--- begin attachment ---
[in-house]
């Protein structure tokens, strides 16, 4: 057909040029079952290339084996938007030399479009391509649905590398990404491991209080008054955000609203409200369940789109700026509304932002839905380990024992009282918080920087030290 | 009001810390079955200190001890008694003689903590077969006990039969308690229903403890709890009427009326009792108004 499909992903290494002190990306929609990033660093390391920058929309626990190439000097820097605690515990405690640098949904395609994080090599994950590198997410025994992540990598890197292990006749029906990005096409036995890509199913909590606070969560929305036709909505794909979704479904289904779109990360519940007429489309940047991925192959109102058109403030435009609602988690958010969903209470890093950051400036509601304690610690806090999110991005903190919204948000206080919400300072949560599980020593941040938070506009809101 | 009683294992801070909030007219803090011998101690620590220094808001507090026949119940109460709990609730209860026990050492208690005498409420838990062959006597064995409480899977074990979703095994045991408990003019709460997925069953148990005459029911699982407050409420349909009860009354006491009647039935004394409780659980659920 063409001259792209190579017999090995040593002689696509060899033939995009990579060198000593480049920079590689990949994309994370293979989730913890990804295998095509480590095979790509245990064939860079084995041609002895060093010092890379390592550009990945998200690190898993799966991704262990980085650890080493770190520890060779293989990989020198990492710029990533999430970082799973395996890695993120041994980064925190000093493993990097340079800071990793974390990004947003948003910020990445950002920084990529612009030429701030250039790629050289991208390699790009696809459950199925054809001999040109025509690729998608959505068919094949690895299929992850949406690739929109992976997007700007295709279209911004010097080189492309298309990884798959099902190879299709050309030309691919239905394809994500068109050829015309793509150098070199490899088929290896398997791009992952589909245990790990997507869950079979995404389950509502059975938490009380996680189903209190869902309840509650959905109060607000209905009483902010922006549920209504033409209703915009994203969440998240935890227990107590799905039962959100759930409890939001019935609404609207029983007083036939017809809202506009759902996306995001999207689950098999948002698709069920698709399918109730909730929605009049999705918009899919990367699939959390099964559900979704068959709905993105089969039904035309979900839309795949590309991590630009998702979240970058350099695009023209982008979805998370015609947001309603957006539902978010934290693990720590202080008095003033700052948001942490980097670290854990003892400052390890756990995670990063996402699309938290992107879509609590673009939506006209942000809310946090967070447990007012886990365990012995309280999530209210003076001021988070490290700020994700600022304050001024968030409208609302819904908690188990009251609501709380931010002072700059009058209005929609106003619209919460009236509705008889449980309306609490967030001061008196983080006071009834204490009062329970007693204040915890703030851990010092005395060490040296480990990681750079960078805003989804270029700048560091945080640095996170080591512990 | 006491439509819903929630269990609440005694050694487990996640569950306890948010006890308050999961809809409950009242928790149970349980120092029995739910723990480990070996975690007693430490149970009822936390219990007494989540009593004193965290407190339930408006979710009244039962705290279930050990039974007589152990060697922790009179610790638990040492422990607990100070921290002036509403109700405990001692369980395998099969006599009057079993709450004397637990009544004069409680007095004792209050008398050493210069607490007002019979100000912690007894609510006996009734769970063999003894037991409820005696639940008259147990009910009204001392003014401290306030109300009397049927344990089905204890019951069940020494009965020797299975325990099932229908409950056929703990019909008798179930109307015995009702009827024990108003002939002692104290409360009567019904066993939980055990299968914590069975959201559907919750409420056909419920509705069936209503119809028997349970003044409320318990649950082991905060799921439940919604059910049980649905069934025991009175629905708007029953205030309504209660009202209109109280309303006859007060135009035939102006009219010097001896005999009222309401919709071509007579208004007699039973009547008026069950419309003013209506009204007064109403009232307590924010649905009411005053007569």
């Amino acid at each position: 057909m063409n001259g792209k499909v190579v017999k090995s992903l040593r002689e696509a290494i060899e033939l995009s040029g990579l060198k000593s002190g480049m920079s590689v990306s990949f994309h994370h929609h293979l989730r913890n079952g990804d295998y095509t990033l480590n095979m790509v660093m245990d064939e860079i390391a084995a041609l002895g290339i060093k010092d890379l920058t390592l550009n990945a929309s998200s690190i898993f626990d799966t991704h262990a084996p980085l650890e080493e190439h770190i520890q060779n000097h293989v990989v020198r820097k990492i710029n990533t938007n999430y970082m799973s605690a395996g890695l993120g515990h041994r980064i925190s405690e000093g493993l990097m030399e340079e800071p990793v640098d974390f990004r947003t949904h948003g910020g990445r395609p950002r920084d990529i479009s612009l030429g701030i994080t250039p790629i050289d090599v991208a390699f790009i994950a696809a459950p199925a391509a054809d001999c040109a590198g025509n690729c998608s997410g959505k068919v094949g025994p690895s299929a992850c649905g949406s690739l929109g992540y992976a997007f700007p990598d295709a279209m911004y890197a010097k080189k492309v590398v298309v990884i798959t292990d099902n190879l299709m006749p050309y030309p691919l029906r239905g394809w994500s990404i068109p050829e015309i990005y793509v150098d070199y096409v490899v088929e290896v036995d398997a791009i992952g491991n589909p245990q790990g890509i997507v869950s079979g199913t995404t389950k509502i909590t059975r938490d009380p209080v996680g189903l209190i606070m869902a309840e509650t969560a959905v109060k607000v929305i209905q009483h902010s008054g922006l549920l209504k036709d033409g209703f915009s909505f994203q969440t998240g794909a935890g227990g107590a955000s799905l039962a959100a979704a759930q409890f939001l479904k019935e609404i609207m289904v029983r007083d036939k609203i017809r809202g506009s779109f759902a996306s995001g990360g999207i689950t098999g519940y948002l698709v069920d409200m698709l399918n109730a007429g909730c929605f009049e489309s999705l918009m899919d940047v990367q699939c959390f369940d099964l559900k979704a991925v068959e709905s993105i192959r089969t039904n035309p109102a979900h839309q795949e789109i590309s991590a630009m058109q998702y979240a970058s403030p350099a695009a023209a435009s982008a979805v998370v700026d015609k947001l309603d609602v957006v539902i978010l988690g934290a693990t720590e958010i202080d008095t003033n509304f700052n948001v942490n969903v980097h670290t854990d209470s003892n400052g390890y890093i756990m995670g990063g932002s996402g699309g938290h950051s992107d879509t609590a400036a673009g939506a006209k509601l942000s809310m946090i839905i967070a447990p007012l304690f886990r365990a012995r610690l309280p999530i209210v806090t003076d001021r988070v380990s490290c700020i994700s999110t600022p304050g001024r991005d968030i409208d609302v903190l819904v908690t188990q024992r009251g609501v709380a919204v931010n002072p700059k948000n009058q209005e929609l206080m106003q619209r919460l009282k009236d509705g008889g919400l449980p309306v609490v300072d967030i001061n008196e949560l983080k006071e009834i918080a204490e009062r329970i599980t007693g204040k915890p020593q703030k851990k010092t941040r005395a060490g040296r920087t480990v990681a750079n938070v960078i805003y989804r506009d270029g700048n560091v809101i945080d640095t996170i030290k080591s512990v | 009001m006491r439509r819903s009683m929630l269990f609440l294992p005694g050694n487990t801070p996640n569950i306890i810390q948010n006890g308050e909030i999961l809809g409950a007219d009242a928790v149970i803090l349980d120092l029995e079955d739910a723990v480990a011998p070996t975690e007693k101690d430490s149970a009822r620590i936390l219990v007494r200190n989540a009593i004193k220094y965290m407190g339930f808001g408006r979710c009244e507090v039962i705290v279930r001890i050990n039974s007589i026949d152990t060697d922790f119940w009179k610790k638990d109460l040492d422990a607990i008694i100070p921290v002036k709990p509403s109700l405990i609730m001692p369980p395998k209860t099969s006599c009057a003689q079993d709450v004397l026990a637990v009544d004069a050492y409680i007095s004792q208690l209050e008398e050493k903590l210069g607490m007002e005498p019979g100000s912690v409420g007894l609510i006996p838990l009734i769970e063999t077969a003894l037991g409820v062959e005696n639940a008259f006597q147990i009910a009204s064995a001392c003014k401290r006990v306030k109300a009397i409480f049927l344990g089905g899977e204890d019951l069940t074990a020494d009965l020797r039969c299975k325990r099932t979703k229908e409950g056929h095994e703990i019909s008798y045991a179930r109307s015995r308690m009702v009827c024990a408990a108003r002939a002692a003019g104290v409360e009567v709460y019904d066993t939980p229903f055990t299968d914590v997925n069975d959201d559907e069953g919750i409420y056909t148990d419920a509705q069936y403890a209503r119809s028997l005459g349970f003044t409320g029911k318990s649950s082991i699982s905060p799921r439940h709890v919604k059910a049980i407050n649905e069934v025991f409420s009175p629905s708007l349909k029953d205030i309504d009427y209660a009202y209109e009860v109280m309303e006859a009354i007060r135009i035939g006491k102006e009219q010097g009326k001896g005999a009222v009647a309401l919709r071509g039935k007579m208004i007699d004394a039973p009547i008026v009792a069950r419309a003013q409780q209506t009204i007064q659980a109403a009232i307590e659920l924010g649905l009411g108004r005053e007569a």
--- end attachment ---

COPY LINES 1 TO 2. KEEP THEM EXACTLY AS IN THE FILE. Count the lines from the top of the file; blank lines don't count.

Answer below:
[in-house]
């Protein structure tokens, strides 16, 4: 057909040029079952290339084996938007030399479009391509649905590398990404491991209080008054955000609203409200369940789109700026509304932002839905380990024992009282918080920087030290 | 009001810390079955200190001890008694003689903590077969006990039969308690229903403890709890009427009326009792108004 499909992903290494002190990306929609990033660093390391920058929309626990190439000097820097605690515990405690640098949904395609994080090599994950590198997410025994992540990598890197292990006749029906990005096409036995890509199913909590606070969560929305036709909505794909979704479904289904779109990360519940007429489309940047991925192959109102058109403030435009609602988690958010969903209470890093950051400036509601304690610690806090999110991005903190919204948000206080919400300072949560599980020593941040938070506009809101 | 009683294992801070909030007219803090011998101690620590220094808001507090026949119940109460709990609730209860026990050492208690005498409420838990062959006597064995409480899977074990979703095994045991408990003019709460997925069953148990005459029911699982407050409420349909009860009354006491009647039935004394409780659980659920 063409001259792209190579017999090995040593002689696509060899033939995009990579060198000593480049920079590689990949994309994370293979989730913890990804295998095509480590095979790509245990064939860079084995041609002895060093010092890379390592550009990945998200690190898993799966991704262990980085650890080493770190520890060779293989990989020198990492710029990533999430970082799973395996890695993120041994980064925190000093493993990097340079800071990793974390990004947003948003910020990445950002920084990529612009030429701030250039790629050289991208390699790009696809459950199925054809001999040109025509690729998608959505068919094949690895299929992850949406690739929109992976997007700007295709279209911004010097080189492309298309990884798959099902190879299709050309030309691919239905394809994500068109050829015309793509150098070199490899088929290896398997791009992952589909245990790990997507869950079979995404389950509502059975938490009380996680189903209190869902309840509650959905109060607000209905009483902010922006549920209504033409209703915009994203969440998240935890227990107590799905039962959100759930409890939001019935609404609207029983007083036939017809809202506009759902996306995001999207689950098999948002698709069920698709399918109730909730929605009049999705918009899919990367699939959390099964559900979704068959709905993105089969039904035309979900839309795949590309991590630009998702979240970058350099695009023209982008979805998370015609947001309603957006539902978010934290693990720590202080008095003033700052948001942490980097670290854990003892400052390890756990995670990063996402699309938290992107879509609590673009939506006209942000809310946090967070447990007012886990365990012995309280999530209210003076001021988070490290700020994700600022304050001024968030409208609302819904908690188990009251609501709380931010002072700059009058209005929609106003619209919460009236509705008889449980309306609490967030001061008196983080006071009834204490009062329970007693204040915890703030851990010092005395060490040296480990990681750079960078805003989804270029700048560091945080640095996170080591512990 | 006491439509819903929630269990609440005694050694487990996640569950306890948010006890308050999961809809409950009242928790149970349980120092029995739910723990480990070996975690007693430490149970009822936390219990007494989540009593004193965290407190339930408006979710009244039962705290279930050990039974007589152990060697922790009179610790638990040492422990607990100070921290002036509403109700405990001692369980395998099969006599009057079993709450004397637990009544004069409680007095004792209050008398050493210069607490007002019979100000912690007894609510006996009734769970063999003894037991409820005696639940008259147990009910009204001392003014401290306030109300009397049927344990089905204890019951069940020494009965020797299975325990099932229908409950056929703990019909008798179930109307015995009702009827024990108003002939002692104290409360009567019904066993939980055990299968914590069975959201559907919750409420056909419920509705069936209503119809028997349970003044409320318990649950082991905060799921439940919604059910049980649905069934025991009175629905708007029953205030309504209660009202209109109280309303006859007060135009035939102006009219010097001896005999009222309401919709071509007579208004007699039973009547008026069950419309003013209506009204007064109403009232307590924010649905009411005053007569």